Continued professional development (CPD) is key to good HR policy. Next to in-company training offers, FIEGE also relies on the specific development of skills outside of the company.
All good things are worth the wait. This also applies to employers. “To remain successful, we not only need to source and recruit the best possible human resources, but also tie them to our company for the long term”, says Claudia Scheins, Head of Learning & Development at FIEGE. Good professional training and development opportunities are what might tip the scales for many a candidate, as the Human Resources specialist tells us: “This is the very reason why as an employer, we don’t stop evolving in order to stay ahead of the competition.”
Alternative development path
Next to the broad offer of in-house training seminars, FIEGE also relies on the development of professional skills away from the company. “Our efforts go beyond merely teaching competencies. We aim to give our employees the possibility to advance their professional career by acquiring certificates or professional qualifications”, Scheins explains.
The FIEGE branches in Unna and Halle (Saale), for example, use the ValiKom Transfer HR development tool for this. A standardised validation procedure helps to establish skills that have been acquired outside of a formal training system. They are then referenced with vocational training programmes that are recognised in Germany and evaluated accordingly. A graduating certificate issued by the German Chamber of Industry and Commerce (IHK) then attests to the full or partial equivalence of these skills with those professions. Paul König, Team Leader HR in Halle, adds: “This signals our immense appreciation of our colleagues as it officially documents the skills that they have acquired over years during their day-to-day work.”
Step by step career planning
FIEGE Dieburg in Hesse also works with the IHK for its external qualification programme. Every year, several employees are given the opportunity to be trained as a specialist for warehouse logistics. One great example on how well this can work is Adrian Duda: “I started five years ago, initially as a temporary worker in returns. After six months, I applied for a full-time position with FIEGE and was taken on”, says the 41-year-old family father.
After two years, he moved to inventory management. However, he still had no formal professional qualifications: “Of course, I was immediately interested as soon as I found out about the training programme for warehouse logistics specialists.” He completed the two-year training last summer with an outstanding distinction as the best in class that year. “Going back to school on two days of the week initially took some getting used to. And the exams were not easy. But I knew why I was doing this and that motivated me”, Duda adds.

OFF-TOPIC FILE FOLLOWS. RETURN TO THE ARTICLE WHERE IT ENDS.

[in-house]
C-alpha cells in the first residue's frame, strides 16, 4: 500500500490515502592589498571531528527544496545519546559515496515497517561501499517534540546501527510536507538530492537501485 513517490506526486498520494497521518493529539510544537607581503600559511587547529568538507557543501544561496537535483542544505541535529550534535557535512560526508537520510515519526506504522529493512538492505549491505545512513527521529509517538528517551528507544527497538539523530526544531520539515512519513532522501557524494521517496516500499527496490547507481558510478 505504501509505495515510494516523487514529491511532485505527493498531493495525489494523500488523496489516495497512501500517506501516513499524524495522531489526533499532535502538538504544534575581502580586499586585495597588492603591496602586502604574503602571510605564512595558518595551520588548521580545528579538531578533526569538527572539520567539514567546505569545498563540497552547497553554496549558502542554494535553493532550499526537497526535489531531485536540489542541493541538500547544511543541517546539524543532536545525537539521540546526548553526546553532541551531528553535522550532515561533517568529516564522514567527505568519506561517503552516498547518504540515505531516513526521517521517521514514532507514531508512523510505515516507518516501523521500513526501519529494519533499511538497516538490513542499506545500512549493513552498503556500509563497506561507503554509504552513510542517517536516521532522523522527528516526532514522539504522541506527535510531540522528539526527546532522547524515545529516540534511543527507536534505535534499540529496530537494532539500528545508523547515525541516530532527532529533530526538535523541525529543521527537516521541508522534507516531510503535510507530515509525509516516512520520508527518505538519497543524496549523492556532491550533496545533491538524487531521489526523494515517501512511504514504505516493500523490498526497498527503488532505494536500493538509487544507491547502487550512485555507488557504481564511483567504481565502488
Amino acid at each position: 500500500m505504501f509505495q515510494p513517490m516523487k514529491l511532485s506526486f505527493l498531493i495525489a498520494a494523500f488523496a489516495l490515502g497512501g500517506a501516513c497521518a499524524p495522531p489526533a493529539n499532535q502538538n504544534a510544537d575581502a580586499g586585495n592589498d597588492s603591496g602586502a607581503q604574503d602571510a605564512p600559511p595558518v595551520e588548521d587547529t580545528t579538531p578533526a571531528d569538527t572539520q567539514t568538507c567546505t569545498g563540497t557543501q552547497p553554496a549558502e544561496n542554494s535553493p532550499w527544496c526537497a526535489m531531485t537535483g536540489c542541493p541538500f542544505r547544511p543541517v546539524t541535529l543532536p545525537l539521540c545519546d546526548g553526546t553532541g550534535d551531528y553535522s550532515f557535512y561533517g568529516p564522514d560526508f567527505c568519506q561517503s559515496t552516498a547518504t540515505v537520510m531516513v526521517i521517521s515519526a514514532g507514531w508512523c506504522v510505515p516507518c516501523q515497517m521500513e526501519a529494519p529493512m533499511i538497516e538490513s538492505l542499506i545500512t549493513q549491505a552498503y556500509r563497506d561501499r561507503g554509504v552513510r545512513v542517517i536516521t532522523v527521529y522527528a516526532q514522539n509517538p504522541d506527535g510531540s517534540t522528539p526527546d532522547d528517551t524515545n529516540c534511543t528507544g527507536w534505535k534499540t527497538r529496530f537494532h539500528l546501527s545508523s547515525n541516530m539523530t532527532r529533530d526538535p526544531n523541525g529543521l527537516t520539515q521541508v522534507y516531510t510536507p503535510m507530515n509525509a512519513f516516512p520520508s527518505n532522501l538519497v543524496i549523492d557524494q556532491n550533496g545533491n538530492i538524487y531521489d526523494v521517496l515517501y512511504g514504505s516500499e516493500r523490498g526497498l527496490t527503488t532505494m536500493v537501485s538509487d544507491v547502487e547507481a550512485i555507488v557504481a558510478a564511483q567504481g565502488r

And it proved worthwhile. In the meantime, he has taken the next step in his professional career at FIEGE. “I have applied in-house for the position of operational and technical coach. I currently hold that position temporarily and can decide in July whether I wish to accept it as a long-term commitment”, Duda explains. He is happy to be able to support new colleagues and share everything he has learned with them.
Daniel van der Linde (r.), plant manager at FIEGE in Dieburg, congratulates Adrian Duda (l.) on his award as best participant of the year. (Photo: FIEGE)
Next to advancing the professional development of employees at FIEGE, the inclusion of people with disabilities is also seen as highly important. The central point of contact for this is Natalia Königs as the Group’s Representative Body for Severely Disabled Employees at FIEGE. Her team, which also includes the representative bodies at the various locations, formed at Group-level in 2019. The superordinate goal is to increase awareness about this issue, fight its stigma and overcome obstacles. After all, many people depend on a position that accommodates their respective abilities and medical requirements. “This may refer to anything from a stroke to an affliction such as diabetes and epilepsy”, says Königs
Königs’ responsibilities include offering information on legal rights and obligations, giving advice on how to apply them in practice and contacting integration and inclusion offices. The team is also available for one-on-one in-house consultations. It aims to embrace this function with greater visibility to the outside in the future, Königs says. To achieve this, an external intersection for placement offers by Germany’s official Employment Agency is planned. “Many people uphold the prejudice that logistical activities are not suitable for people with disabilities. This, however, is not true. All it takes is the right setting – also because most people concerned are highly motivated.”
Plans go even further
Claudia Scheins is thrilled to witness the many different initiatives within the company: “Our locations are all very different because of their respective area of responsibilities and the structure of their customers. Our approach is therefore to be as centralised as is necessary, but also as decentralised as is possible.” Scheins and her team are currently working on merging all in-house and non-company CPD offers under the umbrella of the FIEGE Academy. Beyond this, the future goal is to collaborate with universities and vocational colleges as well as educational institutions, she tells us. For these and other HR issues, all national and international HR heads will be coming together at an HR Summer Camp in June. “We want to engage in an exchange, learn from one another and actively shape future topics. After all, one thing is certain: There is still room for improvement – and that is precisely our mission.”